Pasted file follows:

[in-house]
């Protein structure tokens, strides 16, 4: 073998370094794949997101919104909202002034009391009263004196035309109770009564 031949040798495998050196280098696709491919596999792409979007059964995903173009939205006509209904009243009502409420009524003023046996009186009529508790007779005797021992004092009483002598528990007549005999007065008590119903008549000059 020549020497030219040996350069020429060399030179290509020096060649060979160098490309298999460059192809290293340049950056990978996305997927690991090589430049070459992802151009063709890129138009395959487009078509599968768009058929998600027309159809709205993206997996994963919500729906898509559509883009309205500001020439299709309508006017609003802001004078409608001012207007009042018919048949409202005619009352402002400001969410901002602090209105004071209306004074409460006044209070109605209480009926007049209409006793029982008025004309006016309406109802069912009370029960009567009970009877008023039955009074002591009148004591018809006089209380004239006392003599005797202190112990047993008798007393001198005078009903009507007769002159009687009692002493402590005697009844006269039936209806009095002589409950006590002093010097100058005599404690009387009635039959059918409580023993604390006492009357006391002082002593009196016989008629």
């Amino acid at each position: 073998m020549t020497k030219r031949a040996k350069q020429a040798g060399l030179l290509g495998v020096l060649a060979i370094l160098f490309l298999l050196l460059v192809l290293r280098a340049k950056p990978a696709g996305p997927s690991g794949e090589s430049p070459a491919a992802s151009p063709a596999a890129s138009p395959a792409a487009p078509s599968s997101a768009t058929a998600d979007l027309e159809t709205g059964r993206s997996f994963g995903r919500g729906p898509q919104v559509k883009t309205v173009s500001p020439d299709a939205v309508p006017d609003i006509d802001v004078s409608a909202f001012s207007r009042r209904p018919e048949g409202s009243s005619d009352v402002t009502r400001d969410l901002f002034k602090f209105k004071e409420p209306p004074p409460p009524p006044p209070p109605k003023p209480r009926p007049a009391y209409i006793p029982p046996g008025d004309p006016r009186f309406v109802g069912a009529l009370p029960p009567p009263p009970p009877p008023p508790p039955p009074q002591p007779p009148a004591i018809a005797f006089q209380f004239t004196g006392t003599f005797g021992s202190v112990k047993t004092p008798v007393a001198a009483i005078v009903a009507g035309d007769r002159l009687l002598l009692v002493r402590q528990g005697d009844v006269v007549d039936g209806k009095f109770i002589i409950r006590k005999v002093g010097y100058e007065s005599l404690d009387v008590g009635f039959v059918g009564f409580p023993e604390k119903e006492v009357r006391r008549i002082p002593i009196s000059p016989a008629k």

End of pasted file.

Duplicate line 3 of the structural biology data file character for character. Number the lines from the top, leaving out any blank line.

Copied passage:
């Amino acid at each position: 073998m020549t020497k030219r031949a040996k350069q020429a040798g060399l030179l290509g495998v020096l060649a060979i370094l160098f490309l298999l050196l460059v192809l290293r280098a340049k950056p990978a696709g996305p997927s690991g794949e090589s430049p070459a491919a992802s151009p063709a596999a890129s138009p395959a792409a487009p078509s599968s997101a768009t058929a998600d979007l027309e159809t709205g059964r993206s997996f994963g995903r919500g729906p898509q919104v559509k883009t309205v173009s500001p020439d299709a939205v309508p006017d609003i006509d802001v004078s409608a909202f001012s207007r009042r209904p018919e048949g409202s009243s005619d009352v402002t009502r400001d969410l901002f002034k602090f209105k004071e409420p209306p004074p409460p009524p006044p209070p109605k003023p209480r009926p007049a009391y209409i006793p029982p046996g008025d004309p006016r009186f309406v109802g069912a009529l009370p029960p009567p009263p009970p009877p008023p508790p039955p009074q002591p007779p009148a004591i018809a005797f006089q209380f004239t004196g006392t003599f005797g021992s202190v112990k047993t004092p008798v007393a001198a009483i005078v009903a009507g035309d007769r002159l009687l002598l009692v002493r402590q528990g005697d009844v006269v007549d039936g209806k009095f109770i002589i409950r006590k005999v002093g010097y100058e007065s005599l404690d009387v008590g009635f039959v059918g009564f409580p023993e604390k119903e006492v009357r006391r008549i002082p002593i009196s000059p016989a008629k």